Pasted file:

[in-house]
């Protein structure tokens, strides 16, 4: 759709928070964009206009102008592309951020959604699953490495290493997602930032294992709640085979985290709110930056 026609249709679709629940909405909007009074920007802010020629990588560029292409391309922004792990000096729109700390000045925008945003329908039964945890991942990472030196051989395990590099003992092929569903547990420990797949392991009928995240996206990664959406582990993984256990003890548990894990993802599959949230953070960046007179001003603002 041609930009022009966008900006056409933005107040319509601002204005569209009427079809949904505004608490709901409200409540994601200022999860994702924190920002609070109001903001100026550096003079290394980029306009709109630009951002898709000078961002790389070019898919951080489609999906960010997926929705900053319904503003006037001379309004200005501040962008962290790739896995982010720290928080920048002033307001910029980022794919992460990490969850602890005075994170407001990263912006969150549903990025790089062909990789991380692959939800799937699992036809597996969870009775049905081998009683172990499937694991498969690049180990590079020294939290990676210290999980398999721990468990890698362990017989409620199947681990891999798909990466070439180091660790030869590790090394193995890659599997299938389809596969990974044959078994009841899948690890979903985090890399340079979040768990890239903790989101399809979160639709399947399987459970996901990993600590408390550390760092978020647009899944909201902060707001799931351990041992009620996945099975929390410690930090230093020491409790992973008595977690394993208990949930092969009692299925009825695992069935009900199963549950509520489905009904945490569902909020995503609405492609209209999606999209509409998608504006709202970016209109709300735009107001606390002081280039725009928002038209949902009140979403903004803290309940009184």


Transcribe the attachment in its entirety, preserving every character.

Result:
[in-house]
């Protein structure tokens, strides 16, 4: 759709928070964009206009102008592309951020959604699953490495290493997602930032294992709640085979985290709110930056 026609249709679709629940909405909007009074920007802010020629990588560029292409391309922004792990000096729109700390000045925008945003329908039964945890991942990472030196051989395990590099003992092929569903547990420990797949392991009928995240996206990664959406582990993984256990003890548990894990993802599959949230953070960046007179001003603002 041609930009022009966008900006056409933005107040319509601002204005569209009427079809949904505004608490709901409200409540994601200022999860994702924190920002609070109001903001100026550096003079290394980029306009709109630009951002898709000078961002790389070019898919951080489609999906960010997926929705900053319904503003006037001379309004200005501040962008962290790739896995982010720290928080920048002033307001910029980022794919992460990490969850602890005075994170407001990263912006969150549903990025790089062909990789991380692959939800799937699992036809597996969870009775049905081998009683172990499937694991498969690049180990590079020294939290990676210290999980398999721990468990890698362990017989409620199947681990891999798909990466070439180091660790030869590790090394193995890659599997299938389809596969990974044959078994009841899948690890979903985090890399340079979040768990890239903790989101399809979160639709399947399987459970996901990993600590408390550390760092978020647009899944909201902060707001799931351990041992009620996945099975929390410690930090230093020491409790992973008595977690394993208990949930092969009692299925009825695992069935009900199963549950509520489905009904945490569902909020995503609405492609209209999606999209509409998608504006709202970016209109709300735009107001606390002081280039725009928002038209949902009140979403903004803290309940009184």